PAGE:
Velocity Girl / Setting the Night on Fire with Rock and Roll

Velocity Girl / <em>Setting the Night on Fire with Rock and Roll</em>

If everything goes according to plan, I should be well on my way to Washington D.C. this weekend to see a reunited Velocity Girl celebrate the 30th anniversary of the Black Cat club alongside Ted Leo & The Pharmacists and Ex Hex, among others. Am I excited? Yes I am.

When the band announced the show, they were careful to temper expectations. There would be no greater reunion tour, no new material. Their lives were no longer in a place where doing music full-time – or even part-time – was feasible. So they’d step into the hot tub time machine for a little while, play a show or two and then get back to what they were doing.

But of course, that wasn’t quite all. As the band puts it:

In recent months the band has unearthed a massive haul of old analog tapes…multitracks, masters, etc… and will be releasing a series of archival recordings. There are alternate takes, unreleased originals, and a few covers, as well as the previously released mixes. All of the tapes have been meticulously restored and converted to digital formats. In many cases these versions sound far better than what ended up being released back in the day.

Velocity Girl @ Bandcamp

And so while they’re holding to their promise of no new material, they are sharing some old material that no one else has ever heard.

Setting the Night on Fire with Rock and Roll kicks off the series. The group hopes you enjoy this first glimpse of our archival and restoration project. This digital EP contains a few alternate versions of early VG songs plus a never before released track that you may find quite shocking. This release will be available for a limited time only, so act now! Operators are standing by.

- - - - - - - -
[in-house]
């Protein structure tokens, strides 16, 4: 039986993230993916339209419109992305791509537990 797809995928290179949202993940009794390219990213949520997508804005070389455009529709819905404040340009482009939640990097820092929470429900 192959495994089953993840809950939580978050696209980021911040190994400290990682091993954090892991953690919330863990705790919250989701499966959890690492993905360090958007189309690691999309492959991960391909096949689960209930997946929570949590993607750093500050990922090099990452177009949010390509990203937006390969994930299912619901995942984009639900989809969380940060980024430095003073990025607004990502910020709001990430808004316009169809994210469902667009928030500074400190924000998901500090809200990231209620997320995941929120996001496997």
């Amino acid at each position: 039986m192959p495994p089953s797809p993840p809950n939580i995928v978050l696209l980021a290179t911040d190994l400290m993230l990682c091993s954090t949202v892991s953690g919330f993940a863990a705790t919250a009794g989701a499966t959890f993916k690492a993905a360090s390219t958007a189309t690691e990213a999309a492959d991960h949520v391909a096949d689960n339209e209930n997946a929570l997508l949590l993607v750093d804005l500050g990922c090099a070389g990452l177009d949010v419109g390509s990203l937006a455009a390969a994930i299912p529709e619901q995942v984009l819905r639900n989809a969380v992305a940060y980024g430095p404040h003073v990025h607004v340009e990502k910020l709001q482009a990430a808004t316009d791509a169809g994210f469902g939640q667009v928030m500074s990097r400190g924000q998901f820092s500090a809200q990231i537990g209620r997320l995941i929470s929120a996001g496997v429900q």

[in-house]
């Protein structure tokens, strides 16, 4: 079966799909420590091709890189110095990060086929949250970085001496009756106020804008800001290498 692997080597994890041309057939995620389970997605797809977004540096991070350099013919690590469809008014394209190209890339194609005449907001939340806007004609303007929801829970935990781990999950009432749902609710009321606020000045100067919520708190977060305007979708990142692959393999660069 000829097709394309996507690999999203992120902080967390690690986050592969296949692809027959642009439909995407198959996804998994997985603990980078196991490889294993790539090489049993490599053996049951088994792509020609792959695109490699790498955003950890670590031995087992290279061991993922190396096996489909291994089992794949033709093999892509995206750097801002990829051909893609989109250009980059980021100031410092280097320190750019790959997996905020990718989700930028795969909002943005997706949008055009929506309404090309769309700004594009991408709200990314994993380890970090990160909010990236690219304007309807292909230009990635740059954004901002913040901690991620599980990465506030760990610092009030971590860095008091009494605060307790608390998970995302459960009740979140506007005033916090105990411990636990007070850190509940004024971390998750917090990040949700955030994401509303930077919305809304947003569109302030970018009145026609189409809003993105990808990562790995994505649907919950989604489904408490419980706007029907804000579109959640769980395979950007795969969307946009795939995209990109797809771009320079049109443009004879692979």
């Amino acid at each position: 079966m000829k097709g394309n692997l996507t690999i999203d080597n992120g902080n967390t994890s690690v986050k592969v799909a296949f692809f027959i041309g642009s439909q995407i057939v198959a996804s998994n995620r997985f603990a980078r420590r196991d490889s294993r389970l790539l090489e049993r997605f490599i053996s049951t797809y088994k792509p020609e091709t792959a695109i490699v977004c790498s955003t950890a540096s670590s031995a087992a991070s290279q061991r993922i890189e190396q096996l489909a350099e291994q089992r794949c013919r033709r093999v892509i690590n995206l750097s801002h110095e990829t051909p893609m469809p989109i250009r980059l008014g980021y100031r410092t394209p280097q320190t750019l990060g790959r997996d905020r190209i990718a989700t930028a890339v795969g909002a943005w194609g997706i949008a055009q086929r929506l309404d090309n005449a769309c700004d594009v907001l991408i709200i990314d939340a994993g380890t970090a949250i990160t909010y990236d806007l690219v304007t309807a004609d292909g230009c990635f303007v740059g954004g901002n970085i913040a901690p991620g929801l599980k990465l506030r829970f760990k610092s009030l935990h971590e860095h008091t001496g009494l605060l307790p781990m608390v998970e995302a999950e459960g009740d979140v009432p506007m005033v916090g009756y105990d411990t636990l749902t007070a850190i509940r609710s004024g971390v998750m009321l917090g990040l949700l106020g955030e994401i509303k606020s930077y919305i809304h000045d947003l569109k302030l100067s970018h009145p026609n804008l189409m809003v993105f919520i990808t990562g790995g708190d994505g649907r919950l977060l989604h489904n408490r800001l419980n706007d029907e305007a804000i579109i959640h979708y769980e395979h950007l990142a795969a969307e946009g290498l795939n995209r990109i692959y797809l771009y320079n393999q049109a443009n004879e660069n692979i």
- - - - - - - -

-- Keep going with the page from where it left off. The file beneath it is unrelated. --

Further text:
Velocity Girl @ Bandcamp

And it sounds like the archival restoration isn’t limited to demos and outtakes. In conversation with The Washington Post, Archie Moore and Jim Spellman discuss remixing and remastering their 1993 debut Copacetic, which they describe as:

“Lots of people have made the comment, ‘I just wish this record sounded better,’” says guitarist-singer Archie Moore, who works as a recording engineer. “I’ve never heard anybody say, ‘That’s a great-sounding record.’”

Moore has now remixed “Copacetic” to his satisfaction. “I found myself becoming really fond of the songs,” he says. “I guess because I spent hours and hours now with each song, it’s like they’re my kids again.”“A lot of the material sounds, to my ear, drastically different,” Spellman says of the new mix. “The shoegazey kind of stuff sounds more shoegazey, the pop stuff sounds way more pop. It feels like what we set out to do.”

“I want it to sound 1993,” Moore explains. “I don’t want it to sound like a new record. I want to sound like the 1993 we were listening to, which was a very Anglophiliac perspective.”

Legendary D.C. indie band Velocity Girl is back with old songs, new gigs @ The Washington Post

If and when the public gets to hear it is another matter.

Sub Pop actually owns “Copacetic,” so Velocity Girl can’t unveil its redo without the label’s assent. Sub Pop proprietor Jonathan Poneman has been supportive, according to Spellman and Moore. “We don’t have concrete plans for what’s going to happen,” the latter says. “We believe that at the very least they will release the new version” to streaming services.

Legendary D.C. indie band Velocity Girl is back with old songs, new gigs @ The Washington Post

So… let’s hope. And in the meantime, we can listen to the first batch of VG rarities, and tomorrow night, I can see them live. Everybody wins!

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